By Fredric Jameson
A big new interpretation of the ideas of modernism and modernity.The options of modernity and modernism are among the main arguable and vigorously debated in modern philosophy and cultural thought. during this new intervention, Fredric Jameson—perhaps the main influential and persuasive theorist of postmodernity—excavates and explores those notions in a clean and illuminating demeanour. the extreme revival of discussions of modernity, in addition to of recent theories of inventive modernism, calls for recognition in its personal correct. it kind of feels transparent that the (provisional) disappearance of possible choices to capitalism performs its half within the common try and revive 'modernity' as a social excellent. but the paradoxes of the concept that illustrate its valid historical past and recommend a few principles for fending off its misuse in addition. during this significant new interpretation of the challenging, Jameson concludes that either suggestions are tainted, yet still yield clues as to the character of the phenomena they imagined to theorize. His really apt and vigilant probing of either terms—which can most likely no longer be banished at this past due date—helps us make clear our current political and inventive occasions.
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Extra info for A Singular Modernity: Essay on the Ontology of the Present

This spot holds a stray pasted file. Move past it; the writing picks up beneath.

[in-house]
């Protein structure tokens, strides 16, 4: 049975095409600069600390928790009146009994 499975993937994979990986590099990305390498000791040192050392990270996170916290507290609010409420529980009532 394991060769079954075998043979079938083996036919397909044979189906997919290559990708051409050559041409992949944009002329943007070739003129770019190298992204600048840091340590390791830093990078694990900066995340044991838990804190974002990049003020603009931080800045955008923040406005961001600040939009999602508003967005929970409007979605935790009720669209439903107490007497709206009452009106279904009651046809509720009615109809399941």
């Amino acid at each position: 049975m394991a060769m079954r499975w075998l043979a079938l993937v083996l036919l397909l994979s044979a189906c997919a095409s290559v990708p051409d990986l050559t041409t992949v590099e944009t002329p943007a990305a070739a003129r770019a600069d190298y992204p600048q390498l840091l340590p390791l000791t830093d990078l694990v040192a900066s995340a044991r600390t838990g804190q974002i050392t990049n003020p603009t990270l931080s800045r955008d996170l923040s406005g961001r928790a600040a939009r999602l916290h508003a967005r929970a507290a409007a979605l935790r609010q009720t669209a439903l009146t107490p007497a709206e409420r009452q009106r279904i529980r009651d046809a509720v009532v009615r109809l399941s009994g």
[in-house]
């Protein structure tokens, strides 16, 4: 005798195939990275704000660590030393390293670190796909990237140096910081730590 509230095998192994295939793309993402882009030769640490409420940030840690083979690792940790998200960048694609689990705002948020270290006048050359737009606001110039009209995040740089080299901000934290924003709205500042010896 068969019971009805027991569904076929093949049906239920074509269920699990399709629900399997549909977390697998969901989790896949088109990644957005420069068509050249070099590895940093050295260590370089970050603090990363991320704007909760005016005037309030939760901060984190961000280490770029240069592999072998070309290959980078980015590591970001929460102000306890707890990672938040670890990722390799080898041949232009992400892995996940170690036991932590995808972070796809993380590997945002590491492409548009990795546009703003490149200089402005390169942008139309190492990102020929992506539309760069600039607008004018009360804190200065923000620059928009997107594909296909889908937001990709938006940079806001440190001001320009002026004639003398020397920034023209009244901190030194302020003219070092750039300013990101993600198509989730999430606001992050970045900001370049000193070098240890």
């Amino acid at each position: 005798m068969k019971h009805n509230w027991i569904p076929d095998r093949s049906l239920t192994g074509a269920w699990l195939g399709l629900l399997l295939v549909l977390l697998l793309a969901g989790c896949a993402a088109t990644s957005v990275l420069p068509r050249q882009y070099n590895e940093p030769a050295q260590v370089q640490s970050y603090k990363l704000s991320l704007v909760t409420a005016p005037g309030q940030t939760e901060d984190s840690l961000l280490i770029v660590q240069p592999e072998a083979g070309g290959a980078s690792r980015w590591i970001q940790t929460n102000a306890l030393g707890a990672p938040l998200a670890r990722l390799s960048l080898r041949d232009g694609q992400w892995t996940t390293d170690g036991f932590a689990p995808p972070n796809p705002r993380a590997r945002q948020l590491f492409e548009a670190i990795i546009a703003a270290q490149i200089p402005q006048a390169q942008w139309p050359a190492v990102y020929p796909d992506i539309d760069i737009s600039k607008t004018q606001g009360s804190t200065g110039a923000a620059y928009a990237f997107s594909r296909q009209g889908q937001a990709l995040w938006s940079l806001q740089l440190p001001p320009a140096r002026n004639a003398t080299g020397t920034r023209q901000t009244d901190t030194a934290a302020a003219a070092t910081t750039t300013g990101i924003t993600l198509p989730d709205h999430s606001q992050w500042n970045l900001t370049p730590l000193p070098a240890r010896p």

In his essay, “De la beauté terrifiante et comestible de l’architecture modern style,” published in the surrealist magazine Minotaure in 1933,36 Dali vehemently advocates art noveau, or “Modern Style” architecture. He writes: “I insist here on the essentially extra-plastique character of the Modern Style. For me every use of this style towards ‘plastic’ or pictorial ends imply the most flagrant betrayal of the movement’s irrational and essentially ‘literary’ aspirations. ”37 Dali’s aesthetic of “regression,” from the dominant right angle to the “modern style,” coincides with the appearance in his writings, after 1933, of certain preoccupations—excrement, culinary activity, and regression to an oral, infantile, pregenital sexuality.
Le Corbusier transforms this pleasure principle into the hygienic superego. In her seminal essay “The Sartorial Superego,” Joan Copjec argues that for modernists there was no principle beyond pleasure: “Well, then, does man’s construction of architecture, like everything else, have its origins in pleasure and pain; or does it originate. . in the principle of use? Durand answers economically that it originates in both, and he thereby erects modern architecture on the same equation that Jeremy Bentham used to formulate his utilitarianism.
Slavoj Zizˇek, Looking Awry: An Introduction to Jacques Lacan through Popular Culture (Cambridge, MA: MIT Press, 1992), 161. 7. “[The interpenetration of inner and outer space] became possible to achieve. . in a dwelling. This possibility was latent in the skeleton system of construction, but the skeleton had to be used as Le Corbusier used it: in the service of a new conception of space. ” Siegfried Giedion, Space, Time and Architecture: The Growth of a New Tradition, 5th ed. (Cambridge, MA: Harvard University Press, 1967), 529.
A Singular Modernity: Essay on the Ontology of the Present by Fredric Jameson